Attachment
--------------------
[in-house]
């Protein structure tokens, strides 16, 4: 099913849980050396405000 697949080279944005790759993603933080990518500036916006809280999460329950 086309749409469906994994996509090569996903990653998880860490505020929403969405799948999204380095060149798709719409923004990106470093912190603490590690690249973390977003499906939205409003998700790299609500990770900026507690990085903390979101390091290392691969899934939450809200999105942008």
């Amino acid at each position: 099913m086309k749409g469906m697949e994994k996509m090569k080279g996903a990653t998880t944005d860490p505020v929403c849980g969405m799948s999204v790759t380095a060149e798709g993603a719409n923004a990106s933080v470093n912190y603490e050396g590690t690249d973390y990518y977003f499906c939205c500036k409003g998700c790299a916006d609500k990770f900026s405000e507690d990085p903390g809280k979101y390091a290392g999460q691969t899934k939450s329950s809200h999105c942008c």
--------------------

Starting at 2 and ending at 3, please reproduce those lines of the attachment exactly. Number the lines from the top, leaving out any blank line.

């Protein structure tokens, strides 16, 4: 099913849980050396405000 697949080279944005790759993603933080990518500036916006809280999460329950 086309749409469906994994996509090569996903990653998880860490505020929403969405799948999204380095060149798709719409923004990106470093912190603490590690690249973390977003499906939205409003998700790299609500990770900026507690990085903390979101390091290392691969899934939450809200999105942008």
């Amino acid at each position: 099913m086309k749409g469906m697949e994994k996509m090569k080279g996903a990653t998880t944005d860490p505020v929403c849980g969405m799948s999204v790759t380095a060149e798709g993603a719409n923004a990106s933080v470093n912190y603490e050396g590690t690249d973390y990518y977003f499906c939205c500036k409003g998700c790299a916006d609500k990770f900026s405000e507690d990085p903390g809280k979101y390091a290392g999460q691969t899934k939450s329950s809200h999105c942008c």